assessed or collected. 28 U.S.C. 1346(a)(1). But before proceeding under
1346, a taxpayer must first comply with two jurisdictional prerequisites.
First, the taxpayer must satisfy the full-payment rule.

Namely, the

taxpayer must make full payment of an assessed tax before filing a refund suit
with respect to that tax. Flora v. United States, 357 U.S. 63, 68-70, 78 S. Ct. 1079,
1082-83 (1958), affd on rehg, 362 U.S. 145, 80 S. Ct. 630 (1960).
Second, no refund suit may be maintained in any court until a claim for
refund or credit has been duly filed with the Secretary, according to the provisions
of law in that regard, and the regulations of the Secretary established in pursuance
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thereof. 26 U.S.C. 7422(a); Wachovia Bank, N.A. v. United States, 455 F.3d
1261, 1264 (11th Cir. 2006). To be duly filed, the administrative claim must,
among other things, be brought either within three years from the time the tax
return was filed or two years from the time the tax was paid. 26 U.S.C. 6511(a);
see Wachovia Bank, 455 F.3d at 1269 (holding that a failure to comply with
6511(a) deprives the district court of subject-matter jurisdiction). The applicable
regulations provide that the administrative refund claim must set forth in detail
each ground upon which a credit or refund is claimed and facts sufficient to apprise
the Commissioner of the exact basis thereof. 26 C.F.R. 301.6402-2(b)(1).
Further, a separate claim must be made for each taxable year or period. Id.
301.6402-2(d). Informal claims may be sufficient where they fairly advis[e] the
Commissioner of the nature of the taxpayers claims, and where formal defects
and lack of specificity have been remedied by amendment filed after the lapse of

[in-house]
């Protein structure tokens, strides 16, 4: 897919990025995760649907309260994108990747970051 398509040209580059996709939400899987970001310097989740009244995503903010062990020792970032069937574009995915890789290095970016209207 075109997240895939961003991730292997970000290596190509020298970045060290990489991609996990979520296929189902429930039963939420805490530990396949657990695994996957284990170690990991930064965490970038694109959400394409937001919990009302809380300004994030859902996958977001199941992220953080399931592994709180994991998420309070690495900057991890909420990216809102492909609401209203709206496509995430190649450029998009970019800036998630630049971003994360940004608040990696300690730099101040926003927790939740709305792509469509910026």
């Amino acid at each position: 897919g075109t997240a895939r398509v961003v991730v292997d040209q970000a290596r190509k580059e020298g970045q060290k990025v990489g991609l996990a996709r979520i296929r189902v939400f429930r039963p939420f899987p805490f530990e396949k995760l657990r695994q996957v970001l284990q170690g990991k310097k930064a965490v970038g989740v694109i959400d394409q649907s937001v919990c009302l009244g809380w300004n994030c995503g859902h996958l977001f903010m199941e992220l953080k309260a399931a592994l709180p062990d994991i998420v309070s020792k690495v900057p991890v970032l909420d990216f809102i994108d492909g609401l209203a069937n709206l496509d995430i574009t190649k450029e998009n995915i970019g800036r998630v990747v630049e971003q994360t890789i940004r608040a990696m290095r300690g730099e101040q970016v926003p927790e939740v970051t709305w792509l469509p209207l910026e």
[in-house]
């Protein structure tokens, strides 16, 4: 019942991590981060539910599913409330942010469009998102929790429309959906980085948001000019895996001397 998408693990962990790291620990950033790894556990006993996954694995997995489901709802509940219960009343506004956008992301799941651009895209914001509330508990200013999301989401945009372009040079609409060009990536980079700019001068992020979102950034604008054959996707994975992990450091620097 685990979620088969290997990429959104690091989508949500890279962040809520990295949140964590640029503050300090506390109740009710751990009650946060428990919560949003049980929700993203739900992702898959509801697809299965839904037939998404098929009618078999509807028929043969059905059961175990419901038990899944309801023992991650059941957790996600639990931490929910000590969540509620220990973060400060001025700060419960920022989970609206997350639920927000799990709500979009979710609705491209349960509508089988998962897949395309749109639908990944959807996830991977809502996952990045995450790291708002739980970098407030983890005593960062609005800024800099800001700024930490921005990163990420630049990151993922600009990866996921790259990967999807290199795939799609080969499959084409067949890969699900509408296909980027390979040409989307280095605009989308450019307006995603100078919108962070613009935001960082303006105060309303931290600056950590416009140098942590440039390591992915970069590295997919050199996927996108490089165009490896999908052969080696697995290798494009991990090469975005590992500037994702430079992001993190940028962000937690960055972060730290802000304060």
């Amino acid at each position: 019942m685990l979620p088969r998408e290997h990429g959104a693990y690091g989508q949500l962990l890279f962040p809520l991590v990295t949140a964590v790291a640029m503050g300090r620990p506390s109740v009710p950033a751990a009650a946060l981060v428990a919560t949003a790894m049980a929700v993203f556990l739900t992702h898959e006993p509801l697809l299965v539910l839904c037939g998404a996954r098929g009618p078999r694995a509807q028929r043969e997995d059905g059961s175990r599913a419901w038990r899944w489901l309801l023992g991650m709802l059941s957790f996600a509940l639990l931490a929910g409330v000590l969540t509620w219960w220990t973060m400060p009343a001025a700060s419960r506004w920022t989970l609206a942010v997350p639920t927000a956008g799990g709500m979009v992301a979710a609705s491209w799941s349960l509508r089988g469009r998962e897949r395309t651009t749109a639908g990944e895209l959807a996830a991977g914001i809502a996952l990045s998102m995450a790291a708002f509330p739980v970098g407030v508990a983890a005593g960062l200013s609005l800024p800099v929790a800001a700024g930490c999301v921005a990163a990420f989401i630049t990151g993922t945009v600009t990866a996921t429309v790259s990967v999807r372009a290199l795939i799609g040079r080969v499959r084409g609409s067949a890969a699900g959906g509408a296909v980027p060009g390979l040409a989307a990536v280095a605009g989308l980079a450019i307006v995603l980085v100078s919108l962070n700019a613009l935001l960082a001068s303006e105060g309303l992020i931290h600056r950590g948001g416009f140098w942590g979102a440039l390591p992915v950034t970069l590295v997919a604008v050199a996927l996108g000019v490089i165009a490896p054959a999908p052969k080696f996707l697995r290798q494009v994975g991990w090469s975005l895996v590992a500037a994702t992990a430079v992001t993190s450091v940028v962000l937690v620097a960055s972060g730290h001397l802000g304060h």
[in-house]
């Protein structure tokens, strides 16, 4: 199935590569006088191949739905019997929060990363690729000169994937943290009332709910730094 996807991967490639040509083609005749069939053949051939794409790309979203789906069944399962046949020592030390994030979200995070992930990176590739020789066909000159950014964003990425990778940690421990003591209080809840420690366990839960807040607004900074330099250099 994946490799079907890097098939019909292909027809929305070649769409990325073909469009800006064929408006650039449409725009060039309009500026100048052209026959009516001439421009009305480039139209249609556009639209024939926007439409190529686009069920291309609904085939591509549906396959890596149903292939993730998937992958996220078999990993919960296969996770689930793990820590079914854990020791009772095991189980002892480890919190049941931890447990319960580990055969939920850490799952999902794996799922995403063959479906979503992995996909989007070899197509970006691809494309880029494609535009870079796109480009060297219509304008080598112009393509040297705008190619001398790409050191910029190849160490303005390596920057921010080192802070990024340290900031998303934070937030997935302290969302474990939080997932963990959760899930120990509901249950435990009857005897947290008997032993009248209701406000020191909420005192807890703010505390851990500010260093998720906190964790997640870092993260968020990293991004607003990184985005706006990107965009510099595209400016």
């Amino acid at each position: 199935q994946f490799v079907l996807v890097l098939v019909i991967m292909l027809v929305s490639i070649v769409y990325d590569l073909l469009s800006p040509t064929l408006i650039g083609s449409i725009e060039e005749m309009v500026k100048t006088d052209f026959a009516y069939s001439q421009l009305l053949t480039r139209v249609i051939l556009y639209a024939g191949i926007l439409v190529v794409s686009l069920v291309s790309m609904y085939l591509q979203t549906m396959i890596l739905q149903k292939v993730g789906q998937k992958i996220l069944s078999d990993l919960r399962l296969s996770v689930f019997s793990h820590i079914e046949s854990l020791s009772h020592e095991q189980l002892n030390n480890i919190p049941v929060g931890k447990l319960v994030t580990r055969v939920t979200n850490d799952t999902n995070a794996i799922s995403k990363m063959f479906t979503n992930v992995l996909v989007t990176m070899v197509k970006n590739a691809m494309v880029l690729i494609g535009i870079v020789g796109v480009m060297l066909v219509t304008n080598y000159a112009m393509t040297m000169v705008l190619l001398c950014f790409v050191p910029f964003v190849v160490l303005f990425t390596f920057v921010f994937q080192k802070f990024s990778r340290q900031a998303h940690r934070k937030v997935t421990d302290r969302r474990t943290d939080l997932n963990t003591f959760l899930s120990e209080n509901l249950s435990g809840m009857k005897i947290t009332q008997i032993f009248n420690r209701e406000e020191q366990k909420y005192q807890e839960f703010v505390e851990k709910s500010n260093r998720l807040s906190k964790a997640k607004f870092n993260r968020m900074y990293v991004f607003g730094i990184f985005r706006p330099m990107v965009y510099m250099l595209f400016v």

the statutory period. United States v. Kales, 314 U.S. 186, 194, 62 S. Ct. 214, 218
(1941).
Here, the government admits, and we accept, that Lawrence fully paid the
assessment for the tax years 1980, 1991, and 1992. However, we agree with the
district court that Lawrence did not comply with Floras full-payment requirement
for the remaining years before filing suit. See Flora, 357 U.S. at 68-70, 78 S. Ct.
at 1082-83. Despite Lawrences allegations that he fully paid the assessed amounts
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for every disputed tax year, the documents attached to the second amended
complaint and the motion to dismiss show that, for every tax year other than the
tax years 1980, 1991, and 1992, Lawrence had an unpaid balance that was written
off by the IRS as uncollectable. See Horsley, 304 F.3d at 1134. Because the
factual details in the exhibits contradict the general and conclusory allegations in
the second amended complaint, the exhibits govern. See Griffin Indus., 496 F.3d at
1205-06.

Therefore, the court properly found that it lacked subject-matter

jurisdiction over Lawrences refund claim for the tax years 1982-83, 1988-90, and
1993-94, due to Lawrences failure to make full payment before filing suit.
For the tax years 1980, 1991, and 1992, we conclude that Lawrences second
amended complaint fails to allege sufficient factual detail to show that he duly filed
administrative refund claims for those years. See Sinaltrainal, 578 F.3d at 1260.